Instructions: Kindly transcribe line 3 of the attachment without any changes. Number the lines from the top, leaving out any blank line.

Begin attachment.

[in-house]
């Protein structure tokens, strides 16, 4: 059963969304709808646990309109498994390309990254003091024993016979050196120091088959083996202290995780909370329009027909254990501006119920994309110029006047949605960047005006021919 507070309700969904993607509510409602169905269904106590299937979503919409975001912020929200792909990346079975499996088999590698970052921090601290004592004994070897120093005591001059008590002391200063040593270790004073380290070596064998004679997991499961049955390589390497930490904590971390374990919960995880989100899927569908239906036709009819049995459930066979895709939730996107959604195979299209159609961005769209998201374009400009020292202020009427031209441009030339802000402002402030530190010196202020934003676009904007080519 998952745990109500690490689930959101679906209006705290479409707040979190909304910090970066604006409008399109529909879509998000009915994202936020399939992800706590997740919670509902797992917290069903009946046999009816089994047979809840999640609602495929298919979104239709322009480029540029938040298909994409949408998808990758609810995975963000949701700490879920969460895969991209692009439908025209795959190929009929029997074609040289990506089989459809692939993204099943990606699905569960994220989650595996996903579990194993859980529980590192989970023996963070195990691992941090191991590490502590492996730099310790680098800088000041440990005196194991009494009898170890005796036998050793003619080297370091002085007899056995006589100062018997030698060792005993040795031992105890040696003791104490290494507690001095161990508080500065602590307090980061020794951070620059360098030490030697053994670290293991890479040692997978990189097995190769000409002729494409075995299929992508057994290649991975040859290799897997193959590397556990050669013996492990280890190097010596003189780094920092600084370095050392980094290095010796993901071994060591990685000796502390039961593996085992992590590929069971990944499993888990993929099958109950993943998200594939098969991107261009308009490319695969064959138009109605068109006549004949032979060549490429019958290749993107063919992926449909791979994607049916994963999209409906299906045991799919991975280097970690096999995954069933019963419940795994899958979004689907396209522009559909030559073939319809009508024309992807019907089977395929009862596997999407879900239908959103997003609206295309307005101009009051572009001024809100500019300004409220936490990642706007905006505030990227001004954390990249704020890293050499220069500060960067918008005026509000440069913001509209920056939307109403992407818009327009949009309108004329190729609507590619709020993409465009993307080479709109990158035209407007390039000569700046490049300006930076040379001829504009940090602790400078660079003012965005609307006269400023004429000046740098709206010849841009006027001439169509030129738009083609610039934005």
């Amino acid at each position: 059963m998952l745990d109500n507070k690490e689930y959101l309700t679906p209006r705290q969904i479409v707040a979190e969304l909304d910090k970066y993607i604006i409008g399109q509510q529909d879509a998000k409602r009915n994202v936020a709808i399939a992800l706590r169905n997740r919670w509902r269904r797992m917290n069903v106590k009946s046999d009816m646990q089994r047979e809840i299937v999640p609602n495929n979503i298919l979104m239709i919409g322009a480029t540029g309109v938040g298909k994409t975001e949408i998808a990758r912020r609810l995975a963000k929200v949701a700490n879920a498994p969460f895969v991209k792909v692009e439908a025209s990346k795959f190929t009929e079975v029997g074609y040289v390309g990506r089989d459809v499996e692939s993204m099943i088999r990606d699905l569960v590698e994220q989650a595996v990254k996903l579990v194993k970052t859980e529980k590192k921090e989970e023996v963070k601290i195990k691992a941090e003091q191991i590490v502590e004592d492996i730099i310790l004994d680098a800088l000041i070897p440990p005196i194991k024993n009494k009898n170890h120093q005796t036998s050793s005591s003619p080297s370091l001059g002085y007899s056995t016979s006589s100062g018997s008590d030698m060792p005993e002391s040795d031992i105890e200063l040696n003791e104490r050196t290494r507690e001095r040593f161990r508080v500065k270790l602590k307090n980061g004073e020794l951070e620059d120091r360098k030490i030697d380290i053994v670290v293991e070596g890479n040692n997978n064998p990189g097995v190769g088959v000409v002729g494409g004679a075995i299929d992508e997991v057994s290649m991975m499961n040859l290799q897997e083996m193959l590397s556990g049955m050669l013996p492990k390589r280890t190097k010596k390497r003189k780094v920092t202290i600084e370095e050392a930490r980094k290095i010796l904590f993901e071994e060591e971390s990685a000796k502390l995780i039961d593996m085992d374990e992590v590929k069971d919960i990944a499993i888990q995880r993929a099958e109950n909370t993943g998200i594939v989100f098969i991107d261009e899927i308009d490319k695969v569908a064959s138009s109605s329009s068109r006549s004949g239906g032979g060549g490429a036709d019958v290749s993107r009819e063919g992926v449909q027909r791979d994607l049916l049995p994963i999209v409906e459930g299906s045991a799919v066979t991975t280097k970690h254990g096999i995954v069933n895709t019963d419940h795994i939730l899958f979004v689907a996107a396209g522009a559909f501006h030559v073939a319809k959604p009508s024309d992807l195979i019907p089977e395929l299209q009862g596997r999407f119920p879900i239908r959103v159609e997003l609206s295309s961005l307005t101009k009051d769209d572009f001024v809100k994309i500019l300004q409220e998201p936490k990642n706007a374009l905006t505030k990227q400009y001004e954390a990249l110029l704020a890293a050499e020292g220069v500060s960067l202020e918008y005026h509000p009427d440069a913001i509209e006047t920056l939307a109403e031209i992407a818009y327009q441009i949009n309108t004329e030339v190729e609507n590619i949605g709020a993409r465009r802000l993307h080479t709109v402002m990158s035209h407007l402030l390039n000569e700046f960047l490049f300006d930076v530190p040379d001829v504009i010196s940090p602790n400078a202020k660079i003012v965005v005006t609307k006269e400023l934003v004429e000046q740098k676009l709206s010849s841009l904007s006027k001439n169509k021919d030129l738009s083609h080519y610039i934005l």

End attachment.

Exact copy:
């Amino acid at each position: 059963m998952l745990d109500n507070k690490e689930y959101l309700t679906p209006r705290q969904i479409v707040a979190e969304l909304d910090k970066y993607i604006i409008g399109q509510q529909d879509a998000k409602r009915n994202v936020a709808i399939a992800l706590r169905n997740r919670w509902r269904r797992m917290n069903v106590k009946s046999d009816m646990q089994r047979e809840i299937v999640p609602n495929n979503i298919l979104m239709i919409g322009a480029t540029g309109v938040g298909k994409t975001e949408i998808a990758r912020r609810l995975a963000k929200v949701a700490n879920a498994p969460f895969v991209k792909v692009e439908a025209s990346k795959f190929t009929e079975v029997g074609y040289v390309g990506r089989d459809v499996e692939s993204m099943i088999r990606d699905l569960v590698e994220q989650a595996v990254k996903l579990v194993k970052t859980e529980k590192k921090e989970e023996v963070k601290i195990k691992a941090e003091q191991i590490v502590e004592d492996i730099i310790l004994d680098a800088l000041i070897p440990p005196i194991k024993n009494k009898n170890h120093q005796t036998s050793s005591s003619p080297s370091l001059g002085y007899s056995t016979s006589s100062g018997s008590d030698m060792p005993e002391s040795d031992i105890e200063l040696n003791e104490r050196t290494r507690e001095r040593f161990r508080v500065k270790l602590k307090n980061g004073e020794l951070e620059d120091r360098k030490i030697d380290i053994v670290v293991e070596g890479n040692n997978n064998p990189g097995v190769g088959v000409v002729g494409g004679a075995i299929d992508e997991v057994s290649m991975m499961n040859l290799q897997e083996m193959l590397s556990g049955m050669l013996p492990k390589r280890t190097k010596k390497r003189k780094v920092t202290i600084e370095e050392a930490r980094k290095i010796l904590f993901e071994e060591e971390s990685a000796k502390l995780i039961d593996m085992d374990e992590v590929k069971d919960i990944a499993i888990q995880r993929a099958e109950n909370t993943g998200i594939v989100f098969i991107d261009e899927i308009d490319k695969v569908a064959s138009s109605s329009s068109r006549s004949g239906g032979g060549g490429a036709d019958v290749s993107r009819e063919g992926v449909q027909r791979d994607l049916l049995p994963i999209v409906e459930g299906s045991a799919v066979t991975t280097k970690h254990g096999i995954v069933n895709t019963d419940h795994i939730l899958f979004v689907a996107a396209g522009a559909f501006h030559v073939a319809k959604p009508s024309d992807l195979i019907p089977e395929l299209q009862g596997r999407f119920p879900i239908r959103v159609e997003l609206s295309s961005l307005t101009k009051d769209d572009f001024v809100k994309i500019l300004q409220e998201p936490k990642n706007a374009l905006t505030k990227q400009y001004e954390a990249l110029l704020a890293a050499e020292g220069v500060s960067l202020e918008y005026h509000p009427d440069a913001i509209e006047t920056l939307a109403e031209i992407a818009y327009q441009i949009n309108t004329e030339v190729e609507n590619i949605g709020a993409r465009r802000l993307h080479t709109v402002m990158s035209h407007l402030l390039n000569e700046f960047l490049f300006d930076v530190p040379d001829v504009i010196s940090p602790n400078a202020k660079i003012v965005v005006t609307k006269e400023l934003v004429e000046q740098k676009l709206s010849s841009l904007s006027k001439n169509k021919d030129l738009s083609h080519y610039i934005l």